Secondly, to be an effective mentor, you need to emulate the diagnostic and remedial skills of a doctor. A proficient mentor can accurately identify the challenges their mentees face, assess the situation appropriately, and provide timely and suitable advice to guide them in the right direction.
The Actor (yakusha)
Thirdly, you should possess the ability to engage and inspire those around you, much like an actor. An adept actor uses expressive and exaggerated movements and demeanors to stir various emotions in their audience. If your goal is to truly influence and motivate people, there may be times when you need to “put on a show or two” to capture their attention and effectively communicate your message. Recalling the story of Mr. Suzaki that I mentioned earlier, he frequently observed this “actor-like” quality in his mentor, precisely when it was needed. He emphasized the significance of this trait in leaders and noted that all the exceptional mentors he encountered in his life exhibited this “actor-like” characteristic.
The Diviner (ekisha)
Fourthly, a great mentor must be a diviner. A diviner is one who can make good judgements for a better future by reading surrounding situations and people well. Similar to a fortune-teller, a diviner must also be able to identify people’s hidden aptitudes and open up possibilities for them. Through the diviner’s guidance, people realize what they are capable of and reach their full potential.
The Entertainer (geisha)
Lastly, you must be an entertainer or a geisha to be a good mentor. Being a geisha here, of course, doesn’t mean that you must dance around in a kimono or play a Japanese Shamisen 3-string guitar! Rather, it is to be a person who creates a comfortable environment for those around you such that they become interested in what you are trying to implement. When you can tactfully but naturally instigate interest in people, like a great entertainer, you can create a positive atmosphere for them to engage in what you want them to achieve.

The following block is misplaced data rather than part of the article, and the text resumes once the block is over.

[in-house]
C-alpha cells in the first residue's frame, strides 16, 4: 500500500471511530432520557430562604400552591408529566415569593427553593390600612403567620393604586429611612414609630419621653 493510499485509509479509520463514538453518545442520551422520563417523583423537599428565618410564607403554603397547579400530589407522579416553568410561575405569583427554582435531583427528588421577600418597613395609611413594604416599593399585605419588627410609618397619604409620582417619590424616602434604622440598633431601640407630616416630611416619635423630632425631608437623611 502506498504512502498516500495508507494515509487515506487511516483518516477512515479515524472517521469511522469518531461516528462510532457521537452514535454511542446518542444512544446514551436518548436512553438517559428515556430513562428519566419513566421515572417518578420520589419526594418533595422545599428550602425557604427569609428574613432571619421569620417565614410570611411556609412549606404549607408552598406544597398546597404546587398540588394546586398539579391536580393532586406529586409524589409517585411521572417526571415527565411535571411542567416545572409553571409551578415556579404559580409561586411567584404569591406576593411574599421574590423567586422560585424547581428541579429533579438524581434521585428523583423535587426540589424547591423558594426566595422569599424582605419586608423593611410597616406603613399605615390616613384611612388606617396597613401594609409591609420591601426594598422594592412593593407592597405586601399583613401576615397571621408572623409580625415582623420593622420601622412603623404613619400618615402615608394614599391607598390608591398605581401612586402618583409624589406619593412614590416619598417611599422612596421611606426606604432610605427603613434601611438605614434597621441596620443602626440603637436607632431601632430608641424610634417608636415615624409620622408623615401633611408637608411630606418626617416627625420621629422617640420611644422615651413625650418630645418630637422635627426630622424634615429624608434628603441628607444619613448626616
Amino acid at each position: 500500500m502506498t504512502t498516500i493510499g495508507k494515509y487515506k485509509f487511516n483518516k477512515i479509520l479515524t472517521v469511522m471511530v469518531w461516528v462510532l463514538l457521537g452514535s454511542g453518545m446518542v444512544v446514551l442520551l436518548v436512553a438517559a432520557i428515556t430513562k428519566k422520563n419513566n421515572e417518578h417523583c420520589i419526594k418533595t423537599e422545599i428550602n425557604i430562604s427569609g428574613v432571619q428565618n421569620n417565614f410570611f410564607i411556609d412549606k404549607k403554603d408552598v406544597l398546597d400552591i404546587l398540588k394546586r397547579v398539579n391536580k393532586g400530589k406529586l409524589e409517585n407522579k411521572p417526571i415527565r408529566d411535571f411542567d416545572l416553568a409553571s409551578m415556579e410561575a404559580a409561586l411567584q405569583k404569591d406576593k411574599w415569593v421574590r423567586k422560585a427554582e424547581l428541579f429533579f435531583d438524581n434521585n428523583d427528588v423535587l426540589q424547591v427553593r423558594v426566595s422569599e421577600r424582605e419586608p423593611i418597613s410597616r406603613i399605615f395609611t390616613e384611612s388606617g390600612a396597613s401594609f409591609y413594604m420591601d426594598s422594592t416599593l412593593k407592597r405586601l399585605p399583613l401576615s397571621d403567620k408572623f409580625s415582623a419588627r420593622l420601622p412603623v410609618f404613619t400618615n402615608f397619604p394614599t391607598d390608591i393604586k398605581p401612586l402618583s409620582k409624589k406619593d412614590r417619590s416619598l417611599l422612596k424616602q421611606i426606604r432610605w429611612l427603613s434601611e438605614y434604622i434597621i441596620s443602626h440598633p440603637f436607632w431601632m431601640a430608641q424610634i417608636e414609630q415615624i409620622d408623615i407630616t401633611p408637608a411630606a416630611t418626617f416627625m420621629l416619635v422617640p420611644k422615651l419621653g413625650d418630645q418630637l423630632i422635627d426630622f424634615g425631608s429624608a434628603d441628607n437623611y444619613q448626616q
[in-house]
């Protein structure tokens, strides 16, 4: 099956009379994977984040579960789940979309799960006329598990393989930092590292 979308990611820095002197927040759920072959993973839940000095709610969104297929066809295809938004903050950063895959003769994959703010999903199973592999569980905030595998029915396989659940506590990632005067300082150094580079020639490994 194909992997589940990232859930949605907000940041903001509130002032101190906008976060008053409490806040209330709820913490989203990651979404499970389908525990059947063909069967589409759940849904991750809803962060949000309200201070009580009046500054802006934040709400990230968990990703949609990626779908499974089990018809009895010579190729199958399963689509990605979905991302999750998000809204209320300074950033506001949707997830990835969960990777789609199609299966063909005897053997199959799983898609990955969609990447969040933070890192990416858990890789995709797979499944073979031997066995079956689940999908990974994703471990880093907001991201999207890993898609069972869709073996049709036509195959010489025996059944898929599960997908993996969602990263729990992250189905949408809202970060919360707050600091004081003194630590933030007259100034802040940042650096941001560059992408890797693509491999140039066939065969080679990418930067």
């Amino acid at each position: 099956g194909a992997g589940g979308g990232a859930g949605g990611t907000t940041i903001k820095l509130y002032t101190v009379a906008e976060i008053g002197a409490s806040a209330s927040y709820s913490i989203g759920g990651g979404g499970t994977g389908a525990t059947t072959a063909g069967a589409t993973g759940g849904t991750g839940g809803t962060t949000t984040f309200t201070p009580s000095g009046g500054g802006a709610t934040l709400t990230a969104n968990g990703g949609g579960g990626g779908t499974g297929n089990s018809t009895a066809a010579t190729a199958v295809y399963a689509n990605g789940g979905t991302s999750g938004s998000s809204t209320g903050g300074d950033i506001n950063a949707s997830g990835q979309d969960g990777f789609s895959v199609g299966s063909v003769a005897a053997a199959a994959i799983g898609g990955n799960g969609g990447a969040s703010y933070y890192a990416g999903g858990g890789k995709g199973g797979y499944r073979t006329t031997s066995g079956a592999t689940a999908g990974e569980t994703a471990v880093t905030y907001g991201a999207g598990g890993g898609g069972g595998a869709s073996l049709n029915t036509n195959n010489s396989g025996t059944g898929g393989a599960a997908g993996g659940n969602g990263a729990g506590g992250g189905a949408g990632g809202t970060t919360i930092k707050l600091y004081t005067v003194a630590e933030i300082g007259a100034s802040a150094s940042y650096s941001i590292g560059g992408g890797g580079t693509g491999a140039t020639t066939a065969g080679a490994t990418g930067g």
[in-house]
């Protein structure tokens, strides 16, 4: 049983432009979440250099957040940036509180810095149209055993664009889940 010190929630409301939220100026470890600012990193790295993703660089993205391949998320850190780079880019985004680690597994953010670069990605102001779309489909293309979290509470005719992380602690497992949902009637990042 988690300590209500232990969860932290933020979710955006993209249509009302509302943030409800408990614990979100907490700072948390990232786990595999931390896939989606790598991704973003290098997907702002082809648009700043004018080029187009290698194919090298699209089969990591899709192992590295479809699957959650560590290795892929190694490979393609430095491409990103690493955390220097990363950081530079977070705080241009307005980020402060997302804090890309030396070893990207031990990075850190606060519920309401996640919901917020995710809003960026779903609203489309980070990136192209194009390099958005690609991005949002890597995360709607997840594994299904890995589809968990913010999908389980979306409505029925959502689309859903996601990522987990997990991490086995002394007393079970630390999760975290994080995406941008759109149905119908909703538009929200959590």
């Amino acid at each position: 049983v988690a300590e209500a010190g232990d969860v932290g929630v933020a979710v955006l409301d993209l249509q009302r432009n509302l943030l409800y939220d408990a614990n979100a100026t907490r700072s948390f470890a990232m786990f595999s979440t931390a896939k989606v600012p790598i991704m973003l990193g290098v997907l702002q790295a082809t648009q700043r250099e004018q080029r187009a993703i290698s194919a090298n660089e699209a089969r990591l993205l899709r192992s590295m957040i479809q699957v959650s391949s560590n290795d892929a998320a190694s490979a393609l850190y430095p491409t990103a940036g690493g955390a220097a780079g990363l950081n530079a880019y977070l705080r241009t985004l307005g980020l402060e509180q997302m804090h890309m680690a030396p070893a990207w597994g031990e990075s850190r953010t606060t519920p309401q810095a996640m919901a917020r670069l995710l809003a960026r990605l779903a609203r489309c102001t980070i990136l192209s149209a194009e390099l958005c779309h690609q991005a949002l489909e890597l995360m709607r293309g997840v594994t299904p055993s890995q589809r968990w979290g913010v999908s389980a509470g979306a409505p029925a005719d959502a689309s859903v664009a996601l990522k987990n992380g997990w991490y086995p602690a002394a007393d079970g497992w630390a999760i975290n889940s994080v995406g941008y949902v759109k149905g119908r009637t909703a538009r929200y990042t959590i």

Leveraging the Five Roles Theory of Teaching for Effective Leadership
The Five Roles Theory of Teaching encourages us to possess a variety of qualities and skills across several fields in order to be effective as a leader. One must be a scholar, doctor, actor, diviner, and entertainer all at once. Those familiar with Robert L. Katz’s three-skill approach to leadership may recognize similarities between the three fundamental skills (technical, human and conceptual) suggested by Katz and the roles cited in this Japanese concept.
It’s fascinating to observe how these sought-after leadership and mentorship traits are encapsulated in the straightforward concept of the “Five Roles Theory of Teaching”. Its simplicity makes it accessible and easy to grasp. However, truly mastering and effectively applying all five roles demands considerable skill and experience. If you’re stepping into a mentorship, teaching, or leadership role and aim to be effective, you may wish to stop for a moment to reflect on the wisdom of this concept and observe if you embody the five roles.
Eri Dennis is a Consultant of Shinka Management, a lean training and consulting firm with clients in over 60 countries. Eri is a regular leader of Shinka Management’s lean manufacturing study missions to Japan. Eri graduated with a Master of Arts in Japanese Interpreting and Translation from the University of Queensland and is NAATI accredited as a Professional Level Interpreter and Professional Level Translator.